General Practice, Solo & Small Firm DivisionSolo NewsletterSolo, Vol. 5, No2.
Winter 1998 © American Bar Association. All rights reserved.
The Day Della Street Stayed Home
BY JENNIFER J. ROSE
jennifer j. rose is a lawyer-writer now living in Mexico. She reads her e-mail at firstname.lastname@example.org.
Good secretaries are harder to find (and keep) than clients, and sometimes, spouses. Not a mere receptionist, typist, and filing clerk, a good secretary is the first point of contact with a lawyer's office, the lawyer's alter ego, right arm, custodian, den mother, rabbi and guardian angel. Perry Mason would've been lost with Della Street. Could you manage if your secretary didn't show up tomorrow morning?
How many times have you heard "My secretary's been sick, so we can't get the work out?" More often that not this remark resounds from lawyers who proudly hail from the School of Lawyers Who Don't Type. The best lawyer in the world is crippled if he or she can't find a client's file, retrieve and print data from the secretary's computer, crank out a simple letter or pleading, and navigate the bookkeeping system to find out which bills have been paid and which are overdue. The days of deciphering a steno pad scribbled in the hieroglyphics of Gregg may be history, but the same technology which streamlined the practice by shifting document preparation from lawyers to support staff creates new conundrums for the technologically naïve.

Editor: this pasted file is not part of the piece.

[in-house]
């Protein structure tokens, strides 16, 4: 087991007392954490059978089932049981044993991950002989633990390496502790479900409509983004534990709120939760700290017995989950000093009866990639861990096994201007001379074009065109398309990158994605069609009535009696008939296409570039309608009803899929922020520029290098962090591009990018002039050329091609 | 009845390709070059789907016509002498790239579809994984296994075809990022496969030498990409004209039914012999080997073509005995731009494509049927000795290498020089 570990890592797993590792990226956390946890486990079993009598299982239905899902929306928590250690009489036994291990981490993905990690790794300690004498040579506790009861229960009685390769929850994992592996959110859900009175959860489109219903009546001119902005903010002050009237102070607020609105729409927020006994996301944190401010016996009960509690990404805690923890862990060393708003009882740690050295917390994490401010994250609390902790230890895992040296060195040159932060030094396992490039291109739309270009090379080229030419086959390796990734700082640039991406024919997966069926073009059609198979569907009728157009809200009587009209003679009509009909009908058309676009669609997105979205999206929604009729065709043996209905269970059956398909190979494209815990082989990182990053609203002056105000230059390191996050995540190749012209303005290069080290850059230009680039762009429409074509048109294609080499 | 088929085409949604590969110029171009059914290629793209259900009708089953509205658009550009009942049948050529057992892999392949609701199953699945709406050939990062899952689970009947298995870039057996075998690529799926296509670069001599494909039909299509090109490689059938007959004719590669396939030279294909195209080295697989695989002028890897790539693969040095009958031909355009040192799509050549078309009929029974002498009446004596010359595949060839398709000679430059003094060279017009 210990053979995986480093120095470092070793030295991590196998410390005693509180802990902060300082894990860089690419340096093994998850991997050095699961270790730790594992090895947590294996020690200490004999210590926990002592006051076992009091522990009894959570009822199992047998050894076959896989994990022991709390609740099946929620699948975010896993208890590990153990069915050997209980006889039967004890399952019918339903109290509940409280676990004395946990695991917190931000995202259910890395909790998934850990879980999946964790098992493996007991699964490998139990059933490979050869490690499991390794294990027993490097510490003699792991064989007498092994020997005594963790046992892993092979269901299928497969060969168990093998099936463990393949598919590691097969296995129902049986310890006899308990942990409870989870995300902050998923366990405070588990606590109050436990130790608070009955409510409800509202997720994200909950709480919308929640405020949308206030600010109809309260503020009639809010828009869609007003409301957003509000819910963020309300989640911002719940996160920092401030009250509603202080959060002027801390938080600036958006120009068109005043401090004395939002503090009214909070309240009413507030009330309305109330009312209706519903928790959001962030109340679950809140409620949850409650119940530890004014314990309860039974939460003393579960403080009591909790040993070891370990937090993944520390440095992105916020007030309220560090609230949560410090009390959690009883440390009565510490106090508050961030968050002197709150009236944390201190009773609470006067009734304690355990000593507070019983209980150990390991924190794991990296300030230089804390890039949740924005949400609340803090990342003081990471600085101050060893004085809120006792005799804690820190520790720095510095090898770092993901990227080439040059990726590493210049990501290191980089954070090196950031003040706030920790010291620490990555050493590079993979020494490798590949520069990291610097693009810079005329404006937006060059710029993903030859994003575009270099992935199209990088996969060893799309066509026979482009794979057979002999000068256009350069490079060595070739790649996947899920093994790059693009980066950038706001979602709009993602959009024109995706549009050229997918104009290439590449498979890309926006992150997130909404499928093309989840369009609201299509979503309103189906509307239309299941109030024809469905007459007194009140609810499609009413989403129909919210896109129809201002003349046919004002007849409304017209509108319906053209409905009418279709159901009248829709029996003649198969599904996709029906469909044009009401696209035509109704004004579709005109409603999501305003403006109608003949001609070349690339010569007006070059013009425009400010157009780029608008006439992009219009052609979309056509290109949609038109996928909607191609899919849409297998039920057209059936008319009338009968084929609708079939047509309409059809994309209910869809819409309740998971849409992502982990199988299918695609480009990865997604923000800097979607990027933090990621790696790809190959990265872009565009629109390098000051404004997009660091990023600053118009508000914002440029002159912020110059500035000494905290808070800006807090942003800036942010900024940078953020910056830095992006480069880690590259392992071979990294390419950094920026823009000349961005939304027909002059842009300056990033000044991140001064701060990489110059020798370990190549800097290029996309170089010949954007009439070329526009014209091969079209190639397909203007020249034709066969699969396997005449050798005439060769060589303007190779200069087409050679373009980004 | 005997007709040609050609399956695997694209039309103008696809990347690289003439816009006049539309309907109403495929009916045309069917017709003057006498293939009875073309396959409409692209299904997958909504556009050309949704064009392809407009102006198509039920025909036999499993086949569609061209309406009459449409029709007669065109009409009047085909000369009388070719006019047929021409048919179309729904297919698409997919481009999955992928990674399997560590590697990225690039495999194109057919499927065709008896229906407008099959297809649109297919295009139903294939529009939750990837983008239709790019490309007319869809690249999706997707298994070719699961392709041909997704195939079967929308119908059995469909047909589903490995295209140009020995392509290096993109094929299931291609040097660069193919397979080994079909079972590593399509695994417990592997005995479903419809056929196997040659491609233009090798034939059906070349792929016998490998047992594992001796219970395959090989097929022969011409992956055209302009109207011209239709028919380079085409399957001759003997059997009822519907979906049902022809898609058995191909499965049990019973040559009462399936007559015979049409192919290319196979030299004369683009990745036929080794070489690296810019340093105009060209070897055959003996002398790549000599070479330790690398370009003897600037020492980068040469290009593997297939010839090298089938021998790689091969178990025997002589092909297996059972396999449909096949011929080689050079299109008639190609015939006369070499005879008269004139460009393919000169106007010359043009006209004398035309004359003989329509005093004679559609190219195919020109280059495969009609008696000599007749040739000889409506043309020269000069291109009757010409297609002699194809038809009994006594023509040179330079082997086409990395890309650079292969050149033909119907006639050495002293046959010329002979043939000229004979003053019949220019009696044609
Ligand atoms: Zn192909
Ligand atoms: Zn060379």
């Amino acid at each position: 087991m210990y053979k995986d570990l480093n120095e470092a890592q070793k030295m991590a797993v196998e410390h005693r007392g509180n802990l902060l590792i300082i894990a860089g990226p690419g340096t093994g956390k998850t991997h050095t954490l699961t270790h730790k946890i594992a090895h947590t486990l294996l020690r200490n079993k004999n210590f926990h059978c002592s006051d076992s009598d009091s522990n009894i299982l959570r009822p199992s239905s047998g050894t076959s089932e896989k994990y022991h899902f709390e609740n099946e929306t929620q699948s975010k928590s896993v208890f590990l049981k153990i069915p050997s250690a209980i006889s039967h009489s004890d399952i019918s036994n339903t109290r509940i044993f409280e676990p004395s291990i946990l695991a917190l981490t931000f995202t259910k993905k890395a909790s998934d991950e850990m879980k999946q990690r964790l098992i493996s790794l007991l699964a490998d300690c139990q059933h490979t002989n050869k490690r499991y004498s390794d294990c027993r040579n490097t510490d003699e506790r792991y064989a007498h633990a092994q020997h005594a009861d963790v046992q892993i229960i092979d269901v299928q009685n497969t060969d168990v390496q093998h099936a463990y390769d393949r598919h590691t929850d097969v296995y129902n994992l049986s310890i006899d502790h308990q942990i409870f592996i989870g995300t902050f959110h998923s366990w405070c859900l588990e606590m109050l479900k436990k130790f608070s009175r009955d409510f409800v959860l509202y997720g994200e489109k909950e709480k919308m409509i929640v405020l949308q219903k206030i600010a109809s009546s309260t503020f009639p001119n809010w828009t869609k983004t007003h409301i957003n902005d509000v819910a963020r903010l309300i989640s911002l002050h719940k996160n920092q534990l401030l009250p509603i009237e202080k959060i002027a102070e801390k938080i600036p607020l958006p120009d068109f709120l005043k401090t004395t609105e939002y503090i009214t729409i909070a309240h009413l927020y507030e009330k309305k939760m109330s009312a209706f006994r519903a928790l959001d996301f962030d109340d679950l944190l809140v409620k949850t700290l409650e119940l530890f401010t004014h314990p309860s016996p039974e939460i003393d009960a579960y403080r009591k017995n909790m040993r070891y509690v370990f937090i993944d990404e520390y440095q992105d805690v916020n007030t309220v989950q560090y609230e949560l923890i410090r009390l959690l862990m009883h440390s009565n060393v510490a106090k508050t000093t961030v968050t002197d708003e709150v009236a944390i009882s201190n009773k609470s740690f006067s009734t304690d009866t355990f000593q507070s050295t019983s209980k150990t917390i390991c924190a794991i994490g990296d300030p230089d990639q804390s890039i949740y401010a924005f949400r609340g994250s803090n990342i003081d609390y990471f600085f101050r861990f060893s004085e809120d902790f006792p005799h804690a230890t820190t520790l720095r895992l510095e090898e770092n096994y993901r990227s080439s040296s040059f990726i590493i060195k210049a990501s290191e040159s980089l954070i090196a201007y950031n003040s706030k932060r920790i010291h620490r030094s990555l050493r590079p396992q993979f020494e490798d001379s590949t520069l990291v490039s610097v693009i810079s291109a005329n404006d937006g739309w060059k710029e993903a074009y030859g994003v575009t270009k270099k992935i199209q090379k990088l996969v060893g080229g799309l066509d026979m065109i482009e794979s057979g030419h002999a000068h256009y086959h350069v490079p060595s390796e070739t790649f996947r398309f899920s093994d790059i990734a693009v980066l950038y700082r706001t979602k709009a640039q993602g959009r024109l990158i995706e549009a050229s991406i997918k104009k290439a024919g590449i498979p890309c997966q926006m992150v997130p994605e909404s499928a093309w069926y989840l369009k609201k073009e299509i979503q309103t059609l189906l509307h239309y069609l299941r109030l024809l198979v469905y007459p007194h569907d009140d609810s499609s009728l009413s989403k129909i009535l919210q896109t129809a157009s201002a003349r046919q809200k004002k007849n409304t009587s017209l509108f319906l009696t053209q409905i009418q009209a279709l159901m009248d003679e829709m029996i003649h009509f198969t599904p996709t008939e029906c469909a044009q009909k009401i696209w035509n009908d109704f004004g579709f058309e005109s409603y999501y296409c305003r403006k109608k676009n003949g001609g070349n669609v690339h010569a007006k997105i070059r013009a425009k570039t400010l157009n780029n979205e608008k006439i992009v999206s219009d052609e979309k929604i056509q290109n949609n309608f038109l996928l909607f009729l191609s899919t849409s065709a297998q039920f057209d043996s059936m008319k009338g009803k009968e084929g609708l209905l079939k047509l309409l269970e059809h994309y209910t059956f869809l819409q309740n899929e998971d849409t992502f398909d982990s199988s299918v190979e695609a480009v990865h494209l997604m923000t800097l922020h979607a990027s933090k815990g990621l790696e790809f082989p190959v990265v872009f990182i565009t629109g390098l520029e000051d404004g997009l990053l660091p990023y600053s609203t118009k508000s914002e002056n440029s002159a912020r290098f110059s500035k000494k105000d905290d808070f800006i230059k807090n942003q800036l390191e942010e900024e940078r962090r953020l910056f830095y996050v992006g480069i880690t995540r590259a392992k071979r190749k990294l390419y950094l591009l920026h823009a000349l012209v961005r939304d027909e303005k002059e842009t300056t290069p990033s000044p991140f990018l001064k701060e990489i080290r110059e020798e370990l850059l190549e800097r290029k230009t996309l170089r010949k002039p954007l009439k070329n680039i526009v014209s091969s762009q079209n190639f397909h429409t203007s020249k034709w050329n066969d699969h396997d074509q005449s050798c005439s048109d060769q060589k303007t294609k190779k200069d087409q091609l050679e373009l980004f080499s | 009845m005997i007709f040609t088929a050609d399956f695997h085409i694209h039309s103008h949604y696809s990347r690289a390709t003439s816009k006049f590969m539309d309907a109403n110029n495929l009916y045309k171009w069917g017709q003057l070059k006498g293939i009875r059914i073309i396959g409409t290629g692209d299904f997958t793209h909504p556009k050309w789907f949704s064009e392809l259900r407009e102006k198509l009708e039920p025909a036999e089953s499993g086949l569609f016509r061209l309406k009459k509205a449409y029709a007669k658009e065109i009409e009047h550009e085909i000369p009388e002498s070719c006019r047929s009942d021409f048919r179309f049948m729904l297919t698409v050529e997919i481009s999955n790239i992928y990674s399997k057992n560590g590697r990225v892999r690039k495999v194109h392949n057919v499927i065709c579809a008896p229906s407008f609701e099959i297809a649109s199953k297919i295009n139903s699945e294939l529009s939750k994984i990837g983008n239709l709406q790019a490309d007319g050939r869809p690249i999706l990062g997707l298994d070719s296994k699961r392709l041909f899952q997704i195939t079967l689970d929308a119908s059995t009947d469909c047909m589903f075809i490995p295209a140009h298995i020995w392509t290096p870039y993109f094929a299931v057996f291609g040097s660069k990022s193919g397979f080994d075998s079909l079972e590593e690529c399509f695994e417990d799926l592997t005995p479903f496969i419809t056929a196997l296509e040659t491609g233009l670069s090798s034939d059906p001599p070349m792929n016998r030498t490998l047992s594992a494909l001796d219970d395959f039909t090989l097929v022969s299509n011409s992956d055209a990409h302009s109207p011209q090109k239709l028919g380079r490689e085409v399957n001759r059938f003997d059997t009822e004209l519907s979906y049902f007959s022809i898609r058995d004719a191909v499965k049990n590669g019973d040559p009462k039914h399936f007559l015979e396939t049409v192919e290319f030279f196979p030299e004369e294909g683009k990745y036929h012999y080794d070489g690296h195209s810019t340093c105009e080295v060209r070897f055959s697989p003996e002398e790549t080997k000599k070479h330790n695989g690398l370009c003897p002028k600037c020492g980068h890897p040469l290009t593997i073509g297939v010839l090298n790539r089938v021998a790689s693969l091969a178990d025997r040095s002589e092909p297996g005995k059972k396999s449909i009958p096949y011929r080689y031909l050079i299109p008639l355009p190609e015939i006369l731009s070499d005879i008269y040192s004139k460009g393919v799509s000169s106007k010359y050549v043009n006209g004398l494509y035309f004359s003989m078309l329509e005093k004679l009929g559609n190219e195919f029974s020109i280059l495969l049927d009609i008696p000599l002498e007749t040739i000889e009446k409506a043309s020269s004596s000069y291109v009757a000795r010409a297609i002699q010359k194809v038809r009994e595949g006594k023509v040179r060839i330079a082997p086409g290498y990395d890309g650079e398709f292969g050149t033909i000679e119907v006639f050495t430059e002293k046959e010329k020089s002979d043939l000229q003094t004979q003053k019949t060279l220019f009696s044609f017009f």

Several times each year spend a few hours learning your secretary's system.You may never become as adept or efficient as your staff, but at least you'll be able to pinch-hit. And your staff will develop new respect for you.
How much authority do you delegate to your secretary? Does your secretary depend upon you for basic instructions, or could your support staff run your practice quite effectively without your interference? Are you merely a decorative object festooned with the legitimacy of a license to practice?
Drawing upon skills that never entered Katie Gibbs' wildest dreams, many solos' secretaries have a close relationship to clients, prepare pleadings and do other paralegal chores, practicing a good deal of law without a license. You may not know just how much law your secretary practices until it's too late.
Does your secretary really understand what "attorney-client relationship" and "client confidentiality" mean? The casual introduction to those concepts when you hired the secretary can easily lapse into lip service with time and tempting circumstances. Reinforce the concept. Your staff needs continuing refresher courses just as much as you require continuing legal education to keep those synapses wired to concepts, old and new. Renewing these "soft" skills is more important than upgrading your computer's word processing program.
Lawyers are usually the last to know about the breach.Test your staff by asking a close friend, relative or even another attorney, whose voice will not be recognized, to pose as a potential client. The mystery shopper should call your office, when you know you will be gone, with a script designed to elicit legal advice or client confidences from the secretary, and then report to you. Share with your staff what you learn from the mystery shopper.
Now, where is Della Street?
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